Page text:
Crossroads resident rolls up his sleeves, pitches in to help tornado-ravaged South

A one-way sign points toward the destruction caused by tornados that ravaged the South two weeks ago.

Patrick Covington has seen more than his share of disaster, so he wasn't shocked by what he saw as he traveled through the southern states last week.

"Massive trees were turned to toothpicks. Whole houses that had been destroyed were covered by the trees," Covington, a Cuero native, said.

As they sorted through the wreckage caused by the tornadoes that struck two weeks ago, people in Alabama were finding papers from as far away as Mississippi, swept there by the 250 mph winds, Covington said.

When disaster strikes, Covington is used to being able to help. A veteran, he was sent to Haiti during an uprising and Somalia during a famine. He was on hand when Hurricane Andrew struck the coast and worked doggedly in the rubble helping to rebuild New Orleans after Hurricane Katrina.

"Sometimes people just needed a hug. Whatever they needed, we tried to give them until we ran out," he said.

Covington was already planning on traveling through the South when he saw that tornadoes had cut a wide path of devastation through the states. Since he would be traveling through the area to go to a writing workshop, the Cuero native decided to load up his tiny hatchback car with supplies to hand out on the way.

After Covington announced he would be taking supplies to people in the disaster area, donations came flooding in. Covington and Richard McMurrey, his girlfriend's 13-year-old son, left Cuero on May 1, his tiny hatchback car loaded down with almost 600 pounds of supplies to be distributed.

Covington said he was impressed with the response from the community. People and organizations flooded him with the personal hygiene items he requested that they donate.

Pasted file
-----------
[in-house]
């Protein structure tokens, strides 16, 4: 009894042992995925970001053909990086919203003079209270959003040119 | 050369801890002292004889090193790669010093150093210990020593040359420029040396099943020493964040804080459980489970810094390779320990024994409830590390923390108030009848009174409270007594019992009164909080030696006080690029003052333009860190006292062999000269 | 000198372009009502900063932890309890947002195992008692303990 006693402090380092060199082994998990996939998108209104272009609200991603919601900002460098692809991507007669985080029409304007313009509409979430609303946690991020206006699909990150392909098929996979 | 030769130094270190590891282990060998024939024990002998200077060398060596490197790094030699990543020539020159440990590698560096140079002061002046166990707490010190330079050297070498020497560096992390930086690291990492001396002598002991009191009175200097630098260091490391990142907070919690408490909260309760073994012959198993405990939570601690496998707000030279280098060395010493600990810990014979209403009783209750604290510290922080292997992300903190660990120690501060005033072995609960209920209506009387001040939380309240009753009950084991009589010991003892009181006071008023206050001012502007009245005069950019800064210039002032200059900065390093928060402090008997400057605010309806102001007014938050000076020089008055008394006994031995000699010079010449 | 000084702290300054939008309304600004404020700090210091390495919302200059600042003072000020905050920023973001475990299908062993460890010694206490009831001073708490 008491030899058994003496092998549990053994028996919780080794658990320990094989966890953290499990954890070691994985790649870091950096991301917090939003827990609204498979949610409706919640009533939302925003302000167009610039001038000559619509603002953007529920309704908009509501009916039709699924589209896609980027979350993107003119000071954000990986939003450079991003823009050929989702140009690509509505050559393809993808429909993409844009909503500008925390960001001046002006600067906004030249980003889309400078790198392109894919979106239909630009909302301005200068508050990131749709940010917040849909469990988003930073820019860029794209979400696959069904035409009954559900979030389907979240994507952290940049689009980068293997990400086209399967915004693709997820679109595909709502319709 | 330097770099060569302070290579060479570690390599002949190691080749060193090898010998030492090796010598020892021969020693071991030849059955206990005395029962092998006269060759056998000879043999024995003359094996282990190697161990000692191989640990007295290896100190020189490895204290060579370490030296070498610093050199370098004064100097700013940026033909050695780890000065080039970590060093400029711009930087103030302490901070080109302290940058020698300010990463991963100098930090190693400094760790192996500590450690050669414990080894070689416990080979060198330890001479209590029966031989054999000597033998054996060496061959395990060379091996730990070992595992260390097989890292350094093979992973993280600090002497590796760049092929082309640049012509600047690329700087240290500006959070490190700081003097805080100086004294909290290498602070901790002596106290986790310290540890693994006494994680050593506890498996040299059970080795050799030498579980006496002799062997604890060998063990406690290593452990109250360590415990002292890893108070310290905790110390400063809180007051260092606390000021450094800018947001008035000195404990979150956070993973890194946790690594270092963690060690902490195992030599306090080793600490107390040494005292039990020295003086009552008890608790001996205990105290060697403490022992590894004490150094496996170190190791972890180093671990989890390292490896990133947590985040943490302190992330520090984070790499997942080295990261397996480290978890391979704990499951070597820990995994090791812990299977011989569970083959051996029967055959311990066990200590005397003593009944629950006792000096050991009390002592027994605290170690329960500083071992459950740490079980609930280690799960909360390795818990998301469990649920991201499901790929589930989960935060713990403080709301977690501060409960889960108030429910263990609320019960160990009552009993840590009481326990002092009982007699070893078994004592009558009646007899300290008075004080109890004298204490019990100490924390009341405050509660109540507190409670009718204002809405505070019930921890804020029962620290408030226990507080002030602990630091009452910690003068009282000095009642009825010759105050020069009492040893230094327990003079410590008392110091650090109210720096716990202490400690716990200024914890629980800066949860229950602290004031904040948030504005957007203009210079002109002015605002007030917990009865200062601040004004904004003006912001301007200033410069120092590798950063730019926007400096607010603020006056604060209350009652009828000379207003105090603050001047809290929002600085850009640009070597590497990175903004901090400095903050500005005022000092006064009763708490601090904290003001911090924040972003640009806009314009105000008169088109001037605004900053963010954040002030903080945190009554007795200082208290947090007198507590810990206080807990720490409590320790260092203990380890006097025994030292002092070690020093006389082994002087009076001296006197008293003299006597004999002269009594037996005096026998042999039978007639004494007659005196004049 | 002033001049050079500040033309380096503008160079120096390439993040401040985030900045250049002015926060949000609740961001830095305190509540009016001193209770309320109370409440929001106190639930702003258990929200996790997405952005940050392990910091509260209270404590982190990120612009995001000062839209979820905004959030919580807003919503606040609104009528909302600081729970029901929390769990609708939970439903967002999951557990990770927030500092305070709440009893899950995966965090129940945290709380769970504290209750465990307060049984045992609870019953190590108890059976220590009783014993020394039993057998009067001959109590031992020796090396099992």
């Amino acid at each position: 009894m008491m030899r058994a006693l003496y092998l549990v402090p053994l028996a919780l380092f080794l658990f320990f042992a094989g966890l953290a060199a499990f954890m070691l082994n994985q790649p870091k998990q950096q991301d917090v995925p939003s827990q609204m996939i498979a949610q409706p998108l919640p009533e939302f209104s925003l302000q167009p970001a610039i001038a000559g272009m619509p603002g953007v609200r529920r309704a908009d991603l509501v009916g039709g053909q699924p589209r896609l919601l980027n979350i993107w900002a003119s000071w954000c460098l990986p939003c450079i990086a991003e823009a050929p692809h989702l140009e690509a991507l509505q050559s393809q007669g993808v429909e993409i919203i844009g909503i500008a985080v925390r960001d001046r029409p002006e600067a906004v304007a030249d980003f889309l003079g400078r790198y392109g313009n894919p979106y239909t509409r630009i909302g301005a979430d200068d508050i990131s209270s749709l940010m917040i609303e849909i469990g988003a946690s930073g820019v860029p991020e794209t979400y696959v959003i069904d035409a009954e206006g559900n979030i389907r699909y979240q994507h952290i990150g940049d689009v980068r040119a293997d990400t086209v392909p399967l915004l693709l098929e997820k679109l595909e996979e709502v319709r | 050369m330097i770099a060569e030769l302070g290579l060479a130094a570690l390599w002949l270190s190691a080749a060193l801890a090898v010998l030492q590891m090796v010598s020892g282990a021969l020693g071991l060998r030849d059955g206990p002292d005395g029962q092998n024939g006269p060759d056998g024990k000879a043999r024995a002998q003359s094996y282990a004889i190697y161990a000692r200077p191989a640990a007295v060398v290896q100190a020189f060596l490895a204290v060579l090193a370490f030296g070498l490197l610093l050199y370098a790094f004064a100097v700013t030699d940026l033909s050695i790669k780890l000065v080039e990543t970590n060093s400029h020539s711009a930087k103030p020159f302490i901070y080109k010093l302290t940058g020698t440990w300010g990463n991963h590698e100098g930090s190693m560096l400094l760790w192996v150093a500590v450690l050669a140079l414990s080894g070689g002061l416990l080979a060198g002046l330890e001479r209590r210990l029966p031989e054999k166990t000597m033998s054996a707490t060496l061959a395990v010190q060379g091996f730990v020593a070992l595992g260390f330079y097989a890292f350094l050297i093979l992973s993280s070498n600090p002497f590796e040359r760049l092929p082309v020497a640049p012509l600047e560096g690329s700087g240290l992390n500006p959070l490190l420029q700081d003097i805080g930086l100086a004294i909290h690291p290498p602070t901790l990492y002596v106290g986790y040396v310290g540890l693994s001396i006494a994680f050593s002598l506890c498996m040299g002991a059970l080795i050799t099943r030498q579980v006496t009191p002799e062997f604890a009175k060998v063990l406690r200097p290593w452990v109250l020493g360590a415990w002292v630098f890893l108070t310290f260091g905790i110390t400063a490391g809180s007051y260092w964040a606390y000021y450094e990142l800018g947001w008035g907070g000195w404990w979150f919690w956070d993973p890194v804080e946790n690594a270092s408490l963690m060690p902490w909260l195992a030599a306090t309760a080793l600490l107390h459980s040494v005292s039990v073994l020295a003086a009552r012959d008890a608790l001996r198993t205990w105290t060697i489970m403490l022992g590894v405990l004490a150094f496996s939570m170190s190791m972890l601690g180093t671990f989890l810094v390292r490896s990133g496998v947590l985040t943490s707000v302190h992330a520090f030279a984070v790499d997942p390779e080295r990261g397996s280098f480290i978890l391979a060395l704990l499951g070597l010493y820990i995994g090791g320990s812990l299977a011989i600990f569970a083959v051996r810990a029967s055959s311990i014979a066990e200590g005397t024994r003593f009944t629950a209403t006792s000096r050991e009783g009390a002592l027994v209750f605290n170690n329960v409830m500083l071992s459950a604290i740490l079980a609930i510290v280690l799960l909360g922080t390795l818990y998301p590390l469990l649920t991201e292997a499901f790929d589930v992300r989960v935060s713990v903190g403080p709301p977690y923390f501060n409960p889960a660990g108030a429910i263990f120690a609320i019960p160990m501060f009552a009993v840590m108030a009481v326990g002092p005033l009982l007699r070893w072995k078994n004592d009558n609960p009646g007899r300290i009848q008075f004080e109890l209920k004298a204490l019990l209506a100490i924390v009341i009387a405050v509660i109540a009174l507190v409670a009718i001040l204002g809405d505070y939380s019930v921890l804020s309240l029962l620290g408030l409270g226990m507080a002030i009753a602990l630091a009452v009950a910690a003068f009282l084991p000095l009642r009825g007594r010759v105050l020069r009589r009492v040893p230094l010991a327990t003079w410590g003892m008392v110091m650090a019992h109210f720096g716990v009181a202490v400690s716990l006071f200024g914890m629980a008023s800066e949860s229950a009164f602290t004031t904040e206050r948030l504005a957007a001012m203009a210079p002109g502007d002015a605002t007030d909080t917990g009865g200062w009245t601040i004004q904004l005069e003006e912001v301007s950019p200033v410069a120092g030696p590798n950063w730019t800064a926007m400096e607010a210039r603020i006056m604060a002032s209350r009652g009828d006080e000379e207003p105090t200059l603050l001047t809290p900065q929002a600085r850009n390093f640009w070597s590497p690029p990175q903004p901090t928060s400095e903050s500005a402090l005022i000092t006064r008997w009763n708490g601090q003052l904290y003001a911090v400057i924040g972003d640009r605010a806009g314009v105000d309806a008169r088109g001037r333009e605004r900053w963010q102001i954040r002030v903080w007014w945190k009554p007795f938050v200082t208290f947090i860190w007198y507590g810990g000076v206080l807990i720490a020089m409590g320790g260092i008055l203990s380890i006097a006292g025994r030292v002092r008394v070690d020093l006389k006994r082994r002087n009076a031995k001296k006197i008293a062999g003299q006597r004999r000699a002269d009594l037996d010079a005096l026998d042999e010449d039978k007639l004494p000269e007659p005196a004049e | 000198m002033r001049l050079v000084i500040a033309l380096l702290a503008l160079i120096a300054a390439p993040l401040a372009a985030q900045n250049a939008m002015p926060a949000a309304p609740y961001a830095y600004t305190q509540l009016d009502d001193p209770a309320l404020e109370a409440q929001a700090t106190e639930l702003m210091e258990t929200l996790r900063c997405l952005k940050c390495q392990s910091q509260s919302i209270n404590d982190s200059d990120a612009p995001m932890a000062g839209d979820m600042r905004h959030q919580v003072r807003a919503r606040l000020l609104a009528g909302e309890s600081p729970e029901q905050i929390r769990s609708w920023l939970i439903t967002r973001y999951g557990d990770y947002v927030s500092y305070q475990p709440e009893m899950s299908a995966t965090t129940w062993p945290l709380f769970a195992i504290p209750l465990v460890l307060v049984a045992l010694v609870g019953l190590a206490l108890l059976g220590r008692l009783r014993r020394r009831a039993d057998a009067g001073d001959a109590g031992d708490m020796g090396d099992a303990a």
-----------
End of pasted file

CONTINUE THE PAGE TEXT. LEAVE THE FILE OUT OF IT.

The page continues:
"I asked for the stuff that you don't think to grab when the National Guard is pounding on your front door telling you to get out of your house," he said.

Covington and Richard arrived in Meridian, Miss., just ahead of the National Guard. They told him about different areas just opening relief centers. Covington decided to go to Warrior, Ala., a town of about 3,500 people, to see if he could help.

Working with the FEMA center that had just opened, Covington and McMurrey spent two-and-a-half days working to hand out the donations they'd brought. They handed out things to more than 1,700 families in the first day, he said

McMurrey said he was struck by the devastation he saw and the people without homes or roofs or even clean water.

"It was pretty tragic," McMurrey said.

Covington and McMurrey worked until they had handed out all of their supplies. Then they continued their trip to Johnson City, Tenn.

The people they talked to surprised Covington with optimism, he said.

"It's going to take a while to get back to normal, but everybody over there seemed to think it was going to be a new normal, a better normal," he said.

Covington said he was glad he got the chance to put his years of disaster relief experience to use.

"I tend to think that's what we're here for: to help each other out," he said.